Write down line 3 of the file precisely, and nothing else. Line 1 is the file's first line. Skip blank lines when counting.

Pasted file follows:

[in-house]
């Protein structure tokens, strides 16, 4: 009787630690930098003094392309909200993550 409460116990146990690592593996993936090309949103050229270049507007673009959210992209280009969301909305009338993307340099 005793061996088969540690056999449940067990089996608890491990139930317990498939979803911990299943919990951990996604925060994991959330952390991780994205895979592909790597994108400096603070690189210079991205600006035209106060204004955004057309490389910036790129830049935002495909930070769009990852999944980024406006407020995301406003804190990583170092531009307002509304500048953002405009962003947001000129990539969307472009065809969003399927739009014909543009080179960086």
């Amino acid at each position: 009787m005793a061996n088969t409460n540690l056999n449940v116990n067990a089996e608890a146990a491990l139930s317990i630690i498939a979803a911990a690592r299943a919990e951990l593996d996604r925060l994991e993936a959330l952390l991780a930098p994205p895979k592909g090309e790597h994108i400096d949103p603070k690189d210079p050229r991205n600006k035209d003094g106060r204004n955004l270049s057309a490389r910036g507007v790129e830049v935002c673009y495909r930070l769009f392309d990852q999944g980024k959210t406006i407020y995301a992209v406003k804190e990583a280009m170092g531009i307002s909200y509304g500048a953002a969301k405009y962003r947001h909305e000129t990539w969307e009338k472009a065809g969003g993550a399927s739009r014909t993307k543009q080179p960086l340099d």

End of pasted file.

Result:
């Amino acid at each position: 009787m005793a061996n088969t409460n540690l056999n449940v116990n067990a089996e608890a146990a491990l139930s317990i630690i498939a979803a911990a690592r299943a919990e951990l593996d996604r925060l994991e993936a959330l952390l991780a930098p994205p895979k592909g090309e790597h994108i400096d949103p603070k690189d210079p050229r991205n600006k035209d003094g106060r204004n955004l270049s057309a490389r910036g507007v790129e830049v935002c673009y495909r930070l769009f392309d990852q999944g980024k959210t406006i407020y995301a992209v406003k804190e990583a280009m170092g531009i307002s909200y509304g500048a953002a969301k405009y962003r947001h909305e000129t990539w969307e009338k472009a065809g969003g993550a399927s739009r014909t993307k543009q080179p960086l340099d």